The winter snows have come to higher parts of the Carpathians, and already the beech woods and forests of fir are clad in white. Kroscienko, a little village in the Polish hills, is very quiet this time of year. Were it not for the fact that the road through Kroscienko leads to a border crossing with neighbouring Ukraine, there would be scarcely anyone passing through Kroscienko.

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Leipzig soundscapes

by Nicky Gardner

Few European cities can rival Leipzig when it comes to musical associations. Richard Wagner was born in Leipzig, Johann Sebastian Bach had an extraordinarily productive 27 years in the city, and the roll call of great musical names continues: Clara and Robert Schumann, Felix Mendelssohn, Edvard Grieg and more. We profile a city that has been to a considerable degree defined by music

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Falling apples

The second of the spas - the Apple Spas - is marked today over much of central and eastern Europe. It coincides, as every year, with the Feast of the Transfiguration - a milestone in the ecclesiastical calendar. The Apple Spas is a day when great baskets of apples are taken to the morning celebration of the Divine Liturgy in village churches. It is a day that reminds us that a change in the seasons is not far hence.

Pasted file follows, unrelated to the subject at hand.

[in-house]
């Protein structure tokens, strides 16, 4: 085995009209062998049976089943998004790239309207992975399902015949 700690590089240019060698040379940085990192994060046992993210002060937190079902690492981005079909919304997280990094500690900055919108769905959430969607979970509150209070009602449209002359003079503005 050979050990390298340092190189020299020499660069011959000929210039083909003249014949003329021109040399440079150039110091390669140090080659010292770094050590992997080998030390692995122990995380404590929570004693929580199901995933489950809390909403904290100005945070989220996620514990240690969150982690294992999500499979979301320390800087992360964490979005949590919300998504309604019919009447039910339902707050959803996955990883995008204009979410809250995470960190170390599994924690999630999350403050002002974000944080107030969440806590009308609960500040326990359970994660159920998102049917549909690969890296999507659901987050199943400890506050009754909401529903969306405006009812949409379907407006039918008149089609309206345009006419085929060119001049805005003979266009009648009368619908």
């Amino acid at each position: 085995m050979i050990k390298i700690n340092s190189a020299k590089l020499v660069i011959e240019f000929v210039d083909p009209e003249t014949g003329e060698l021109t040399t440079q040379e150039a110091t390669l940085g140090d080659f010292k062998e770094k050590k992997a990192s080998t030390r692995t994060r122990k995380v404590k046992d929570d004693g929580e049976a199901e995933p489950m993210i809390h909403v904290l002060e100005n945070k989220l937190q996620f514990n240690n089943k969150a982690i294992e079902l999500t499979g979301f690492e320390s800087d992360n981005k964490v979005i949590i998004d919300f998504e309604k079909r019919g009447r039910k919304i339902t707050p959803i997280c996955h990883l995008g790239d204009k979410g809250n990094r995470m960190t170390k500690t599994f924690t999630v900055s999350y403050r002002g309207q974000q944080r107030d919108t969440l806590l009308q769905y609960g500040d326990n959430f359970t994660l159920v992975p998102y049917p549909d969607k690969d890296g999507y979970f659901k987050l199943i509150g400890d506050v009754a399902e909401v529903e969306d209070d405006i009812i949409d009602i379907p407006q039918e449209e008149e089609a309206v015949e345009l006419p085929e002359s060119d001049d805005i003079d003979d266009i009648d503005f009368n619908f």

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Budapest: Relax in a ruin

by Duncan JD Smith

Duncan JD Smith, author of 'Only in Budapest', takes to the back streets of the Hungarian capital to visit the latest Budapest fad: a pub in a building that comes close to being a ruin. It's cheap, cheerful and lots of fun.